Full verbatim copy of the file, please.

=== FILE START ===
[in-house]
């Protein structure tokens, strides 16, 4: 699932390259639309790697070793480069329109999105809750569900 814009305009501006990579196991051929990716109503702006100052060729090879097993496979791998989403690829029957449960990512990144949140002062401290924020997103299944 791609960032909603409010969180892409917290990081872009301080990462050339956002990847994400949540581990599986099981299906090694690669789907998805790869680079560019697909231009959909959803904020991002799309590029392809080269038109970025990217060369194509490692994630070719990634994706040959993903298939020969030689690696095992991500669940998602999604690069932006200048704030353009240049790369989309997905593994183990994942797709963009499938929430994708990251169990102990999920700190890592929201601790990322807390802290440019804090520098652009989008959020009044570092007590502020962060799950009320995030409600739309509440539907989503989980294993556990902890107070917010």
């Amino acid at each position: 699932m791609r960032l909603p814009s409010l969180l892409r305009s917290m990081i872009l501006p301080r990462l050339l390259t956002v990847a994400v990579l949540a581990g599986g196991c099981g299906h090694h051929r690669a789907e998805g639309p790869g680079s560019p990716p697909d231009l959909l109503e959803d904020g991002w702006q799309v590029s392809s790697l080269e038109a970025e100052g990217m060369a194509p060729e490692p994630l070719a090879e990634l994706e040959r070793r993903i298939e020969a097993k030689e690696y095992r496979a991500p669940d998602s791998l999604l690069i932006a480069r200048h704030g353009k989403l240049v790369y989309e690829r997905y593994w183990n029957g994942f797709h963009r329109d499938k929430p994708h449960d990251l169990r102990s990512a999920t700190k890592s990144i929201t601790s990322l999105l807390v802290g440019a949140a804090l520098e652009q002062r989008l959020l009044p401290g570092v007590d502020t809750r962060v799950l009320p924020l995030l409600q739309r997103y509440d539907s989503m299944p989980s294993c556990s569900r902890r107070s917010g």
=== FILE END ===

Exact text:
[in-house]
């Protein structure tokens, strides 16, 4: 699932390259639309790697070793480069329109999105809750569900 814009305009501006990579196991051929990716109503702006100052060729090879097993496979791998989403690829029957449960990512990144949140002062401290924020997103299944 791609960032909603409010969180892409917290990081872009301080990462050339956002990847994400949540581990599986099981299906090694690669789907998805790869680079560019697909231009959909959803904020991002799309590029392809080269038109970025990217060369194509490692994630070719990634994706040959993903298939020969030689690696095992991500669940998602999604690069932006200048704030353009240049790369989309997905593994183990994942797709963009499938929430994708990251169990102990999920700190890592929201601790990322807390802290440019804090520098652009989008959020009044570092007590502020962060799950009320995030409600739309509440539907989503989980294993556990902890107070917010």
């Amino acid at each position: 699932m791609r960032l909603p814009s409010l969180l892409r305009s917290m990081i872009l501006p301080r990462l050339l390259t956002v990847a994400v990579l949540a581990g599986g196991c099981g299906h090694h051929r690669a789907e998805g639309p790869g680079s560019p990716p697909d231009l959909l109503e959803d904020g991002w702006q799309v590029s392809s790697l080269e038109a970025e100052g990217m060369a194509p060729e490692p994630l070719a090879e990634l994706e040959r070793r993903i298939e020969a097993k030689e690696y095992r496979a991500p669940d998602s791998l999604l690069i932006a480069r200048h704030g353009k989403l240049v790369y989309e690829r997905y593994w183990n029957g994942f797709h963009r329109d499938k929430p994708h449960d990251l169990r102990s990512a999920t700190k890592s990144i929201t601790s990322l999105l807390v802290g440019a949140a804090l520098e652009q002062r989008l959020l009044p401290g570092v007590d502020t809750r962060v799950l009320p924020l995030l409600q739309r997103y509440d539907s989503m299944p989980s294993c556990s569900r902890r107070s917010g």